Regenerative grazing increases plant species

New life: Craig and Theresa Robinson were recognised in 2018 for responsible farming. Photo: Bum Nuts Australia.
New life: Craig and Theresa Robinson were recognised in 2018 for responsible farming. Photo: Bum Nuts Australia.

Egg producer Theresa Robinson of Bum Nuts Australia in Gunning has begun a journey into regenerative agriculture.

A paddock, about 100 acres, was rested for 18 months. Chooks roam free in the paddock, but graze only about 15 per cent of it, Mrs Robinson said.

Mrs Robinson said that by closing the paddock, a diverse species of plants was re-establishing, and it had attracted an abundance of insects. The soil was also storing the moisture for longer.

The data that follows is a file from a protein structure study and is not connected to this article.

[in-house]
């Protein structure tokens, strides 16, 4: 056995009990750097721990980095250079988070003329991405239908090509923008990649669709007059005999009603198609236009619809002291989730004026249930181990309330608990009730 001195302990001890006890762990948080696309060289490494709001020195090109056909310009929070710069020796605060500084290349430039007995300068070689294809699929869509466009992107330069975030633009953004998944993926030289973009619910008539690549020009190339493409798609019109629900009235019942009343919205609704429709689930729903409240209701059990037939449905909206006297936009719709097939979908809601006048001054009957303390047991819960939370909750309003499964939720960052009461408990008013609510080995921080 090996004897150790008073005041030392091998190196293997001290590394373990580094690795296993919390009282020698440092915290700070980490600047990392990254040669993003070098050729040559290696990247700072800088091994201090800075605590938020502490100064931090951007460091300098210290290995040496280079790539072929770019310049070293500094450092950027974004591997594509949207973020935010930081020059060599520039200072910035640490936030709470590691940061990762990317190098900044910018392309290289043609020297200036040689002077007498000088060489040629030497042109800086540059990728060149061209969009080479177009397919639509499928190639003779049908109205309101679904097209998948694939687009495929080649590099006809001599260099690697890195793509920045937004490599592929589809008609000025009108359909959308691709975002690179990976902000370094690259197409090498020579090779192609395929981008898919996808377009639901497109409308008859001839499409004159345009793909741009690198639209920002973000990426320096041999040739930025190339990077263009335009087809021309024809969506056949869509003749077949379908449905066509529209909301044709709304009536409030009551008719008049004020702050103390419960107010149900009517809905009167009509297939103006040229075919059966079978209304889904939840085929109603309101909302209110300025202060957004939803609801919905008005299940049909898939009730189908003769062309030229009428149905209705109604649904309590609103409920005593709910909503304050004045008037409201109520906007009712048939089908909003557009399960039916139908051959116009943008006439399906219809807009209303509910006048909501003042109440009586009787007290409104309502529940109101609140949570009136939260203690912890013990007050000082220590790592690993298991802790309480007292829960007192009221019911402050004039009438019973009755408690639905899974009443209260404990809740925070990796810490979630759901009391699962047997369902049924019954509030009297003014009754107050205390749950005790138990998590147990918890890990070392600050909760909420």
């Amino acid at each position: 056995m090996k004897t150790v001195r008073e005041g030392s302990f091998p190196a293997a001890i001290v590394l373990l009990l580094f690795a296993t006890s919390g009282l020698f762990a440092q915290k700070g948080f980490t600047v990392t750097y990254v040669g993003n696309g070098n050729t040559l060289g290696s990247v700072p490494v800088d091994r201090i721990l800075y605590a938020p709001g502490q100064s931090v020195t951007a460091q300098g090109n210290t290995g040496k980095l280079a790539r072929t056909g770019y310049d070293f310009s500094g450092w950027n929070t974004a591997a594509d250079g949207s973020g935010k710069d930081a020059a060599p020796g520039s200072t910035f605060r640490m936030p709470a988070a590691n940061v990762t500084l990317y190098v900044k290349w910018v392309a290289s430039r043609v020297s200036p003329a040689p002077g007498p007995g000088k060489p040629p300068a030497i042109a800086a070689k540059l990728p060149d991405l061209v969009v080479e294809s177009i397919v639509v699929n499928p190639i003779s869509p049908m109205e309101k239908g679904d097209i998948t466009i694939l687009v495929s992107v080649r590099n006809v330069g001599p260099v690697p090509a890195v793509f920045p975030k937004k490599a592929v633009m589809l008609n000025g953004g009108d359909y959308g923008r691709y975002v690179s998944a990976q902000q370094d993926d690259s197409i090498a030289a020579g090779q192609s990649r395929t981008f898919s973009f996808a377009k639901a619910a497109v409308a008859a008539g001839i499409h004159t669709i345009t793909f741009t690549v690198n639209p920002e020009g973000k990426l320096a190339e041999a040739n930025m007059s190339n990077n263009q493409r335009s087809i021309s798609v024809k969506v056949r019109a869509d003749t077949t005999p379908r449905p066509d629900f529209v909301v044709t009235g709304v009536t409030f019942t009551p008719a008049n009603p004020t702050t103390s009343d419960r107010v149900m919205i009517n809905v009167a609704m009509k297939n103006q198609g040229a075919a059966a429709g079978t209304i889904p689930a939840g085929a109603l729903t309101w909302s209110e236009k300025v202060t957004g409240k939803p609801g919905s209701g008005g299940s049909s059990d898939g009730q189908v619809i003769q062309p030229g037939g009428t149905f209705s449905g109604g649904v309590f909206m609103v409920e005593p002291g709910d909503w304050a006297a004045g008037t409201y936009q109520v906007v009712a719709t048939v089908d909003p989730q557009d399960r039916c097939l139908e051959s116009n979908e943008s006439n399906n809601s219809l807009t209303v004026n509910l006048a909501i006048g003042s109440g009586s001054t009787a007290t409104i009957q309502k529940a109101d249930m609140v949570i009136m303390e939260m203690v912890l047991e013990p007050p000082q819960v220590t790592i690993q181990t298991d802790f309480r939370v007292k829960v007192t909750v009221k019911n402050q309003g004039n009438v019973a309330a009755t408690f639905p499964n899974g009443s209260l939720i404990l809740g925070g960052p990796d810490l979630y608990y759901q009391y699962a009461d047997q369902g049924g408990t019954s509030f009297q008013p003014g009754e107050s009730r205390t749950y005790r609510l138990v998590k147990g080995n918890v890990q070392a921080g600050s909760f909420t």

“There are two beautiful plants that I haven’t seen before,” Mrs Robinson said. This included a Convolvulus erubescens, or Blushing Bindweed: “Indigenous Australians used the tuba root and boiled it and kneaded it into a dough," she said.

The other, Glycine Tabacina, was chewed. the tap-roots have a flavour like liquorice.

"There is an abundance of grasshoppers and butterflies which were attracted, and for the chickens it is a good natural source of protein," Mrs Robinson said.

In between chickens, there are also sheep on the 1000-acre property; they choose to rest paddocks and cell-graze.